‘I am going to have a bit of a rest in the next few weeks just because it does take me a little longer to bounce back from injury.’
He admits he is not as flexible as many of the other dancers so he sticks to learning moves over learning routines.
He also admits you have to be very comfortable with your body to be a pole dancer as sometimes to do moves you need a lot of skin available to stick to the pole.
He prefers pole dancing over going to the gym because he believes it helps develop core muscles better and ‘there is no cheating’
He isn’t quitting though, as he has caught the ‘pole-bug’.
‘I think if you ask anyone who has ever got on a pole they would tell you it becomes addictive after a while.’
Mr Reinikka is one of three men at Beyond Gravity Pole Fitness and currently trains with a group of women in the Intermediate level.
‘I think everyone should give pole a go. Gender or age shouldn’t be a barrier,’ he said.
This isn’t the first time Mr Reinikka has been involved in a sport not considered mainstream.
He used to play, and referee roller derby before moving his interests to pole dancing.
The pole dancer used to play in the roller derby league in Rockhampton, Queensland, this pole shoot was styled as a nod to that.
Three men are currently enrolled in the same dance studio as Mr Reinikka, he says it is a great sport for men
‘I guess with both sports you have to be comfortable in your own skin,’ he said.
When he refereed roller derby he would wear short shorts with black and white tights and a black and white shirt.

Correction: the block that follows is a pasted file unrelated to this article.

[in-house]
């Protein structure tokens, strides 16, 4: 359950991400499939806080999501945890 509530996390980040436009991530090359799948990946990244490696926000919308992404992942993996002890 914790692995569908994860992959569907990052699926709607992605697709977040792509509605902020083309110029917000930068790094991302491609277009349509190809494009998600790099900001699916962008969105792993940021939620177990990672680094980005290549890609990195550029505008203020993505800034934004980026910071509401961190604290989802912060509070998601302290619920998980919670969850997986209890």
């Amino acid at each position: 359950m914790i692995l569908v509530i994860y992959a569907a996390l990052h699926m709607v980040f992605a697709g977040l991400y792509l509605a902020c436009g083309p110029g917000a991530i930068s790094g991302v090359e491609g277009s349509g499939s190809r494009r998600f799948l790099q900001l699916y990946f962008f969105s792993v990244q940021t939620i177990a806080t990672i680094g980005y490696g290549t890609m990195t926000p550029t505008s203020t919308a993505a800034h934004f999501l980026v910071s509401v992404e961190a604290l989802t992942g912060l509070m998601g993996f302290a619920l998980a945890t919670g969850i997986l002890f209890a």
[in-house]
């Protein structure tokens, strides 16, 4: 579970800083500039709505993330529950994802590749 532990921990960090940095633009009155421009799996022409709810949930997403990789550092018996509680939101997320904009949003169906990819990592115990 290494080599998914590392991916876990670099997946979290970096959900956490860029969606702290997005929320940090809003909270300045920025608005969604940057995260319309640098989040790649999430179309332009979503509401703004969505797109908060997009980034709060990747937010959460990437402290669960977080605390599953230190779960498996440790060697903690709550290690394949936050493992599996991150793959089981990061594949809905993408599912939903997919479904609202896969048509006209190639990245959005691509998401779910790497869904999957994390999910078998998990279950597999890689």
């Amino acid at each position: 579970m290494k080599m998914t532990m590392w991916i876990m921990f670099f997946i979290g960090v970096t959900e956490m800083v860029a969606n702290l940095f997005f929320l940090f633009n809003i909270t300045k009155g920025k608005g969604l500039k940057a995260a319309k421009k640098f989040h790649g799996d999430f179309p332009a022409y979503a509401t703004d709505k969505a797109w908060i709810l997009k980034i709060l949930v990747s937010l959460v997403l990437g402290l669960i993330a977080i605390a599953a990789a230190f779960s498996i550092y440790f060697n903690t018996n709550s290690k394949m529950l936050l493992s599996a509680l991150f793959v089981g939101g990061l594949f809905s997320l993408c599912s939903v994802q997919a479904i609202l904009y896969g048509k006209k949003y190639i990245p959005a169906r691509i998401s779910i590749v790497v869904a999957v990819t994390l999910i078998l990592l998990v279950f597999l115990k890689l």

‘You need bare skin to grip to the pole so at times I wear very little.’
The pole dancer says he is best at moves involving strength rather than flexibility.
‘Everybody has the things they are good at, some people learn the moves straight away, others take a bit longer.
‘We all work together in the class at a different pace.’
With each new move comes a whole lot of physical pain, according to Mr Reinikka.
Pictured here on a lamp post in front of the Fitzroy River in Rockhampton taking his pole skills to the streets.
‘The Flag’ is one of the hardest moves to stick according to the dancer who says he can hold this move for about five seconds.
The pole dancer is proud of his skills and says when people see him doing his moves they tell him how impressed and surprised they are. The move pictured above is Iesha, Mr Reinikka’s favourite move, he is holding himself on the pole with just his elbow
‘Every move hurts a lot at first until that patch of skin hardens up.
‘Most pole moves are pretty unpleasant.’
Mr Reinikka’s favourite moves include Iesha and the flag.
‘In Iesha your whole body is being held by your elbow which is the only thing holding on to the pole.’
The flag takes a lot of physical strength, he can hold it for about five seconds which ‘feels like eternity on the pole’.
Mr Reinikka sometimes uses his pole skills when he is out and about and has been pictured using a shop front and a light pole by the river to practice on.
The dancer who was into racing motor cars as a younger man says his two brothers think his most recent hobby is ‘great’.
The dancer admits the sport is hard on the body but says he will continue to practice and get better